Published on June 22, 2017

Ayers Joins Aldridge Rehab as Lymphedema Specialist

The general term, “edema,” describes the swelling caused by the retention of fluids in the body’s tissues.

There is, however, a specific condition known as lymphedema, which occurs when the body’s lymphatic system is unable to perform one of its basic functions – the removal of lymph from the body’s tissues. Lymph – a thick fluid made up of water, nutrients, protein, cellular components, lipids (fats), and waste products – can become trapped in one or both arms, or legs, and less often in the head, trunk, and neck.

Once trapped, it causes swelling of the affected area. Swelling can appear gradually for some patients; quite suddenly for others, and range from mild to severely disfiguring. In addition to discomfort, if left untreated or mistreated, tissues with lymphedema are also at higher risk of infection and the tissue may become hardened.

There is no cure for lymphedema. The goal of any therapy must be to reduce the swelling and maintain the reduction.

The Bryant T. Aldridge Rehabilitation Center, on the Nash UNC Health Care campus, recently added Nicole Ayers, OTR/L, CLT, an occupational therapist with special training in treating patients with lymphedema.

Any patient, with a doctor’s referral, can now visit the Aldridge Rehab Center for consultations with Ayers and to receive therapeutic treatments. She will be assisting patients by offering individualized exercise programs, compression dressings, specialized massage, education and training on how to self-manage their health, and other therapies – all designed to help restore sufficient lymph transport throughout the body, reduce swelling, relieve discomfort, and improve their quality of life.

What is the lymphatic system?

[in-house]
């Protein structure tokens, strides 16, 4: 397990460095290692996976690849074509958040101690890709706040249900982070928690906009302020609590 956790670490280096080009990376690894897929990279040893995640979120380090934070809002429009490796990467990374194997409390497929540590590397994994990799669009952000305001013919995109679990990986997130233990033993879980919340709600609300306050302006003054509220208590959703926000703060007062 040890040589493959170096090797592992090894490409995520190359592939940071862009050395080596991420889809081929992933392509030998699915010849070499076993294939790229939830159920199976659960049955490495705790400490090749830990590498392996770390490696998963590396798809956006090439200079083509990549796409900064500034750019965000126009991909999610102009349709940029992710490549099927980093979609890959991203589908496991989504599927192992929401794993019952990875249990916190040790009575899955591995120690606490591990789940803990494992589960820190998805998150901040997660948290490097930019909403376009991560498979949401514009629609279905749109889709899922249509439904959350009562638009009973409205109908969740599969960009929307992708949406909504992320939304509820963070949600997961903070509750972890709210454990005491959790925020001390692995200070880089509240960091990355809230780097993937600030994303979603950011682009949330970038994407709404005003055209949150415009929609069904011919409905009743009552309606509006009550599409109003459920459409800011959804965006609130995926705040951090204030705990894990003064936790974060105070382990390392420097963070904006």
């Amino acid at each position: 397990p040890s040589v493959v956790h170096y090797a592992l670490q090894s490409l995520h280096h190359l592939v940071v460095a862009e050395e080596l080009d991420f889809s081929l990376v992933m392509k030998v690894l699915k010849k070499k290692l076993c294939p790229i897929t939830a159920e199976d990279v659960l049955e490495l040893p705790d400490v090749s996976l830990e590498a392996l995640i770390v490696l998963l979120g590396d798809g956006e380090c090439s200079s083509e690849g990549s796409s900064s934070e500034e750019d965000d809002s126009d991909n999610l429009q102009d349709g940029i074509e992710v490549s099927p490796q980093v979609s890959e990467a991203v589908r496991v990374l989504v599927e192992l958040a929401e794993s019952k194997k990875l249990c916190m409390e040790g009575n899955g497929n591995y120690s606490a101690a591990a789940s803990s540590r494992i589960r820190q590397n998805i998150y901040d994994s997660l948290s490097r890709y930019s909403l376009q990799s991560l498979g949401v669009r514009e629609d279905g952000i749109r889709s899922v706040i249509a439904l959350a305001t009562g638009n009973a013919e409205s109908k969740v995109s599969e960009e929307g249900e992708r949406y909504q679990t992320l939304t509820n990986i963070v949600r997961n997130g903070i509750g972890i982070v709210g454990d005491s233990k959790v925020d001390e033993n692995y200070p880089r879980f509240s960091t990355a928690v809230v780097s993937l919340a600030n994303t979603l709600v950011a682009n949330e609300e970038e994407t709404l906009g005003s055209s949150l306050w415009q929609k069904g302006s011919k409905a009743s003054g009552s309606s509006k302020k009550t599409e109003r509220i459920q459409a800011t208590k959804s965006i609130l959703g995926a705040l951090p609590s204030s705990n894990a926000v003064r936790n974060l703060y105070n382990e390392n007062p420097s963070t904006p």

Most people have a basic understanding of the cardiovascular system – the pumping heart and vast network of  vessels for transporting life-sustaining blood to our organs and tissues, providing oxygen and nutrients to all of our cells.

The lymphatic system is not as commonly understood, but is an important part of the body’s immune system, our defense against disease. The immune system can offer protection because it is first able to help the body distinguish its own tissues from external substances such as bacteria, parasites, viruses, and other toxins.

The main roles of a healthy lymphatic system, including lymph nodes (small, bean-shaped glands), are to manage the fluid levels in the body, returning excess lymph back into the bloodstream; act as a filtration system against diseases; and fight infections.

Like the circulatory system, the lymphatic system is also a network of vessels running throughout the body, and in fact, is a part of the circulatory system. Without a “heart” for pumping, lymph is pushed through the vessels, in only one direction, by natural body movements.

As the largest organ of the lymphatic system, the spleen is not a pump; it filters blood, recycles old red blood cells, and stores platelets and white blood cells. That’s why someone with a damaged, or removed, spleen is at greater risk of overwhelming infections.

What you need to know about lymph nodes

Most of our 500 or more lymph nodes (or glands) are inside the body and cannot be felt, but when a gland in the neck, groin, or armpit is swollen, it may be possible to locate it with your fingertips. Some nodes are as small as a pin head; others as big as an olive. As lymph fluid flows through the nodes, they trap, filter, and destroy bacteria, viruses, and other foreign substances. In addition, lymphocytes, a type of white blood cell, fight infection and may cause the nodes to become swollen and tender.

Who gets lymphedema?

Primary lymphedema is present at birth; secondary lymphedema develops from a traumatic injury or dysfunction, with some of the most common causes being surgery, radiation, infection, malignant tumor, and immobility.

In the U.S., the highest incidence of lymphedema (secondary) is observed following cancer surgery, especially for those who undergo radiation therapy following lymph node dissection. In fact, any damage to the lymphatic system, including infection, may lead to lymphedema,“ Ayers explained.

For more information on lymphedema and the treatments offered at Bryant T. Aldridge Rehabilitation Center, call (252) 962.3700.

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Kenyon "K.J." Askew, Jr., Public Relations and Marketing Specialist, at 252-962-8766 or by email.

If calling after hours, please dial the main hospital line at 252-962-8000 and ask to speak with the nursing supervisor on duty and identify yourself as a member of the news media. He or she will be able to assist you.

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